6.  You never feel fully rested.  You could lay in bed for 10 hours and still desperately wish for more sleep.  The nights are never quiet, but there’s a certain rhythm to it.  Almost like they’ve discussed a routine.  12 AM: oldest kicks off blanket; “Mom!  Can you cover me up?” 2 AM: youngest wakes from a deep sleep deciding that only more milk will be suitable.  4 AM: youngest wakes from sleep – the diaper you changed 2 hours ago is no longer suitable.  Also, you didn’t lay them down at the right angle.  5 AM: oldest taps Mom on the head; “Mom?  Mom, can I stay in your room.” The answer is, “No, it’s still dark out.” 5:30 AM: Oldest: taps Mom on the head; “Mom? Mom, is it still dark out?” 6:30 AM: Oldest taps Mom on the head; “Mom? Mom, can I come in your bed?” 7 AM: Oldest taps Mom on the head; “Mom? Mom, can I play on the Nexus?” 7:15 AM: Mom and Dad angry whisper, “Turn the Nexus down!” 7:30AM: Youngest decides it’s time to play; “Momma!  Momma!  Daddy!  Daddy!” 8 AM: Oldest decides to help youngest play by throwing every book and toy into her crib.  8:30 AM: Youngest is crying because the only thing she wants is the fan and big sister just won’t give it to her.  9AM: Oldest taps Mom on the head; “Mom?  Mom, can you help me tie this?” 9:30 AM: Husband gets youngest out of her crib, changes her and deposits her on your head.  10 AM: Youngest is at the gate in the hallway crying, dog is at your bedside moving constantly and oldest is cackling like a crazy person.  Oh, look at that!  I’ve been in bed for 10 hours, I guess it’s time to get up!  Where’s the coffee?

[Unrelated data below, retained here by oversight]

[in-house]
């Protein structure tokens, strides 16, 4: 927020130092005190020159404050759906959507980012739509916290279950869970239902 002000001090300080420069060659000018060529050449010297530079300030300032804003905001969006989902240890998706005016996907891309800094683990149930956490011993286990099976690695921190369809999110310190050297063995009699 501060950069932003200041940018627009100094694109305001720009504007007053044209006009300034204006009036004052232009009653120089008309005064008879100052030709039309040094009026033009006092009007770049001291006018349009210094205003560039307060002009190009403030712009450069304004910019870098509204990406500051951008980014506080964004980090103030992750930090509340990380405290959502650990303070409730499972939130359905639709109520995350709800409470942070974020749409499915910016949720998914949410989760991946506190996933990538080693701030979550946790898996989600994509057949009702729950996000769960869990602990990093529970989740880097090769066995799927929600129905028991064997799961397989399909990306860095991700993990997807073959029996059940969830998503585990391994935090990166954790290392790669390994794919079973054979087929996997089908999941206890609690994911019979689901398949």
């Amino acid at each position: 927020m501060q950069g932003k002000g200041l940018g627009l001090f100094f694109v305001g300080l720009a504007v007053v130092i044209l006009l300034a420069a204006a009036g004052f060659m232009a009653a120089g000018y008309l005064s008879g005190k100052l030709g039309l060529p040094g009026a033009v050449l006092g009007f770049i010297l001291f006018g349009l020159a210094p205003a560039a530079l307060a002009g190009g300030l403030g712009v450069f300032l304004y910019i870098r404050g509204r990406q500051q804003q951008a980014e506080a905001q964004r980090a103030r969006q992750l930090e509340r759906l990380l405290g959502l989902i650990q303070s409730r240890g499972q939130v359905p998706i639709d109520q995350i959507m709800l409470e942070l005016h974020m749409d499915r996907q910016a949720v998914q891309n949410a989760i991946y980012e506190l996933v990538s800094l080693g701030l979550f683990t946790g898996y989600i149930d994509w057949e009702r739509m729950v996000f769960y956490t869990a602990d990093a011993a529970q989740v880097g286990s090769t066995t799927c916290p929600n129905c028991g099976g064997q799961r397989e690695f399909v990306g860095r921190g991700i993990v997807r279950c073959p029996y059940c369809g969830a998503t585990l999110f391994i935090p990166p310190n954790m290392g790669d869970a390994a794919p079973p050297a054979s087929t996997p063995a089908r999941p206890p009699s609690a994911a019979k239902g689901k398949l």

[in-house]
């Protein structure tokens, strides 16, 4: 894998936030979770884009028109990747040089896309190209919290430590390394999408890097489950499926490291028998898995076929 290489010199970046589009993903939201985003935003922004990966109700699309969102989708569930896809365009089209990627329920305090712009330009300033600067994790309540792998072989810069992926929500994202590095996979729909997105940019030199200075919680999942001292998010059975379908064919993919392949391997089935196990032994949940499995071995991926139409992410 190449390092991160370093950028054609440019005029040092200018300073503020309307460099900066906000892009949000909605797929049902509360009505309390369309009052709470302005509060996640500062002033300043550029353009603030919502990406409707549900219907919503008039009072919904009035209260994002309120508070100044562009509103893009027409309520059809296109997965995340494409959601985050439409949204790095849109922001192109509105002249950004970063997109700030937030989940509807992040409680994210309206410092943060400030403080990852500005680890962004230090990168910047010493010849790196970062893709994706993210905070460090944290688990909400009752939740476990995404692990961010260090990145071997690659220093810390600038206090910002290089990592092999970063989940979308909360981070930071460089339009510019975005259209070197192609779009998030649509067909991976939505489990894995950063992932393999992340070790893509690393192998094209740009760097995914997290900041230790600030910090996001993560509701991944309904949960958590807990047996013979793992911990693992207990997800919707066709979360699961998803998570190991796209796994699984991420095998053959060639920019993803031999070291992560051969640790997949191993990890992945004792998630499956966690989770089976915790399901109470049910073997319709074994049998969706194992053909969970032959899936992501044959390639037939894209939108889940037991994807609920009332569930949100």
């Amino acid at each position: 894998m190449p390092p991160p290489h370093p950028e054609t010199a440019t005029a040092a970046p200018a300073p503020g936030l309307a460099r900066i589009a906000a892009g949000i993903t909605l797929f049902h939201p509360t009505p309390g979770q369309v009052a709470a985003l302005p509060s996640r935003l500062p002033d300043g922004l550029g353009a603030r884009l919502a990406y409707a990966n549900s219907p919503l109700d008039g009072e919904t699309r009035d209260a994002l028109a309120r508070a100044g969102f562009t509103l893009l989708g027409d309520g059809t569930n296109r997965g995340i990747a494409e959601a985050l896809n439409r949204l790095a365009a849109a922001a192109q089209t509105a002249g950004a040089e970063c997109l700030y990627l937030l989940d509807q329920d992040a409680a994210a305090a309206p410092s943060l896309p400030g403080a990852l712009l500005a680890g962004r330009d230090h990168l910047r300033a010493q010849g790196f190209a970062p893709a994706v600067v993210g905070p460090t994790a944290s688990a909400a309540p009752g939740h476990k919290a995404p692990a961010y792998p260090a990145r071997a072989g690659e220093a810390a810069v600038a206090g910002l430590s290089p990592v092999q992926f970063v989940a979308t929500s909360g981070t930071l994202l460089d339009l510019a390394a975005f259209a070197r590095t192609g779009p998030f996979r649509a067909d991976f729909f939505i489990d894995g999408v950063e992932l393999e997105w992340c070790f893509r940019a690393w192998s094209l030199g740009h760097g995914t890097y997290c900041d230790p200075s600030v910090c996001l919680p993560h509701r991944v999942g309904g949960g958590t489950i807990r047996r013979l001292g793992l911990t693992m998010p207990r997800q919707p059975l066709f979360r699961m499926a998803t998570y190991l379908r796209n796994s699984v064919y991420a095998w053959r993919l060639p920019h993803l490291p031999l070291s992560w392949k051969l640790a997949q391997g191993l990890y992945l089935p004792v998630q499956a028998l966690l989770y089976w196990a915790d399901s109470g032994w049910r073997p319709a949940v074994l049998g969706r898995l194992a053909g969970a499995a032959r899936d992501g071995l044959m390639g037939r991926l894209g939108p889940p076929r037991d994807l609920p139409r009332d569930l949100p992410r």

7.  Because you are sleep deprived, many of your decisions are nonsensical.  We had a full container of grape juice yesterday, but it’s all gone today?  Did you drink it all already?  Oh, it’s in the cupboard; sure.  Maybe today we could skip nap and get some ice cream, then the kids can go to bed early.  Yeah, I see no problems coming from that.  You decide to clean the entire house at midnight because the kids are asleep.  They can’t get in the way then, right?  I’m sure they won’t be woken up by the sudden loud noises, either.  You stay up until 5 AM.  That one needs no further description.

8. There is never enough coffee.  Never.  Does this need elaboration?

9.  One of the sweetest times of day is nap time.  Sometimes nap time seems like way more trouble than it’s worth.  Oldest will use her preschool whisper (which is almost louder than her normal voice) during the 2 hour nap time.  At 20 minute intervals you are asked, “What time is it?  Is it time to get up yet?” My favorite? “Mom!  Youngest is awake, but I didn’t do it!”  At least you have a window to get some things done, though.  By “get things done,” I mean browse pinterest without moving or blinking for 2 hours.